Trade The Journey

Trade The Journey

Paper Trading Update

Top of the Morning! Hopefully, everyone’s week exceeded their expectations in terms of accomplishment. I am continuing to find ways of improving this blog’s content and format.

Indices

Russell 2000: The Russell fell 0.83%

S&P 500: The S&P fell 0.22%

Dow Jones: The dow fell 0.64%

Nasdaq: The Nasdaq fell 1.5%

Bonds:

The yields of five, ten, and thirty-year treasury bonds ended the week above their twenty, fifty, and two-hundred moving averages. The five-year yields closed near their high and returned to near pre-pandemic levels.

Although it’s now in a congestion area, the ten-year yield also made its way to pre-pandemic levels. The area I’m speaking of has a resistance level of 1.95%. Increasing bond yields have been a drag for the Nasdaq since most of the companies in this index are high-growth and heavily affected by higher rates.

Bond prices closed near their lows for the week as investors continued to sell out of bonds and move into value.

Five-year yield: 1.54%

Next test: 1.76%

Ten-year yield: 1.77%

Next test: 1.95%

Thirty-year yield: 2.11%

Next test: 2.18% and 2.42%

Sectors

Best performing Sector

Energy

Remaining Sectors

Consumer Staples showed a slight pullback. The financial sector gapped down from its high. Earnings seasons began with eyes on the Financial sectors’ performance. JPM gapped down after its earnings report, while Wells Fargo made a new high. Citigroup gapped down but recovered to end the day on its high.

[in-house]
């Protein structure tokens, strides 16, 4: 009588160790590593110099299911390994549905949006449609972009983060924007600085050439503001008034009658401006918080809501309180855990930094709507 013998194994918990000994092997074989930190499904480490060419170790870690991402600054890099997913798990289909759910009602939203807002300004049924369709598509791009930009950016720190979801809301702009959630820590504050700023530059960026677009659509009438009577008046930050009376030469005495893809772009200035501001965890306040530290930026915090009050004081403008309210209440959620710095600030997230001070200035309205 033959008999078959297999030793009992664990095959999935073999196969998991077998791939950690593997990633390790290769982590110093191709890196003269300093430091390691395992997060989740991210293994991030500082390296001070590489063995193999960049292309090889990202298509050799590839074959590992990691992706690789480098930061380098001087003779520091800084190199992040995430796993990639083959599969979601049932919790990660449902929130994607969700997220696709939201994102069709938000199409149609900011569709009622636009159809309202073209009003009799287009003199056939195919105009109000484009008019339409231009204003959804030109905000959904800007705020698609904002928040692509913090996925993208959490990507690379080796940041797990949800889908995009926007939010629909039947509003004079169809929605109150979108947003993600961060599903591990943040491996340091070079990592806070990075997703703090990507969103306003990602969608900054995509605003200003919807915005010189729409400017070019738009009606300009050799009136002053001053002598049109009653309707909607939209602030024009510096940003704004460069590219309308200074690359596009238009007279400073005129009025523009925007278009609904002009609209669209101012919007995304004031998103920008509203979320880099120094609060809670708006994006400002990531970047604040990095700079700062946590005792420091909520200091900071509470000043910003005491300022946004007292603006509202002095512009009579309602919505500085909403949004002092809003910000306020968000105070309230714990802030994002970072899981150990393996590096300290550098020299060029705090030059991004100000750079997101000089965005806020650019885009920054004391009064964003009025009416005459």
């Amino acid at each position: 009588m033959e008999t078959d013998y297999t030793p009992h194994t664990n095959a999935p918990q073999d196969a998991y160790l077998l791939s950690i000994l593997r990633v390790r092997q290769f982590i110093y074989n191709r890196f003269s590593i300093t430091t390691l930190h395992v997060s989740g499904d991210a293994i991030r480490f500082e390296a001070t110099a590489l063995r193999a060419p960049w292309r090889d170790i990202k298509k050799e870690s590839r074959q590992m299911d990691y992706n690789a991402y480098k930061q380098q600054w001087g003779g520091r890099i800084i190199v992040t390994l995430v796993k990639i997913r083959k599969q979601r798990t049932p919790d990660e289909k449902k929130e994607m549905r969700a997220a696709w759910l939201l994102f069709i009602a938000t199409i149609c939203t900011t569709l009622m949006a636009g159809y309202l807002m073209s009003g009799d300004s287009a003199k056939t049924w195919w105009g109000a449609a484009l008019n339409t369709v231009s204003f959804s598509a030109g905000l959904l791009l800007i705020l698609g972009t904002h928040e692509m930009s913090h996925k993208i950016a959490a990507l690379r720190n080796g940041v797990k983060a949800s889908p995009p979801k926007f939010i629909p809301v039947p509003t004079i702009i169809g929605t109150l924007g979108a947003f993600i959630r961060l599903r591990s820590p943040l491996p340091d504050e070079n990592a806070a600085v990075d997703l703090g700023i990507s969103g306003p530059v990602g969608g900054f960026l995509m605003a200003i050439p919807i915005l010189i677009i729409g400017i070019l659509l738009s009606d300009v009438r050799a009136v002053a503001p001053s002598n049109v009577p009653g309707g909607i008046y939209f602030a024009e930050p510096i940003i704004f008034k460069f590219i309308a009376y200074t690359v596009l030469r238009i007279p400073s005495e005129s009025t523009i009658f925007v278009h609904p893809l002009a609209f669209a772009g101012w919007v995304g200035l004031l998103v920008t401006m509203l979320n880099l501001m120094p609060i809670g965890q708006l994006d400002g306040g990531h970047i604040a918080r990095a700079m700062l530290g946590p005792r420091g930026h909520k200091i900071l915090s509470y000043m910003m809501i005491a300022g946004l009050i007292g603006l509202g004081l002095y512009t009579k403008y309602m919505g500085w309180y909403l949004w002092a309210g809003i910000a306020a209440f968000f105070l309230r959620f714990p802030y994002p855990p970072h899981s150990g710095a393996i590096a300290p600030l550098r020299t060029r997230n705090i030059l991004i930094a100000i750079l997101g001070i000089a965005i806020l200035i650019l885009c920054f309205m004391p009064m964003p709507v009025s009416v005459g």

Technology looks like it’s in the beginning stages of a bear trend. Materials and Industrials bounced off its fifty-period average. The healthcare sector fell below its fifty-period moving average and may fall further. The utility sector seems to be in the beginning stages of a sideways trend. The consumer discretionary sector remains below its fifty-period moving average.

Consumers stated that inflation is a top concern in the latest consumer sentiment report, even more than unemployment. Annual inflation reached over 7%, prompting the Fed to reiterate its hawkish stance. Some financial analysts and hedge funds call for rate hikes sooner rather than later. Markets show March as the first of three rate hikes, although the Fed has said that more meetings are needed to narrow policy decisions.

Producer Price Index decreased for December. The US budget deficit narrowed due to increasing Personal and Corporate Income Tax Receipts. Wages continue to increase alongside prices for goods and services. This week, I received an e-mail from Netflix stating that they are increasing their monthly membership price to $15.99.

I remember when the price for a Netflix membership was $7.99.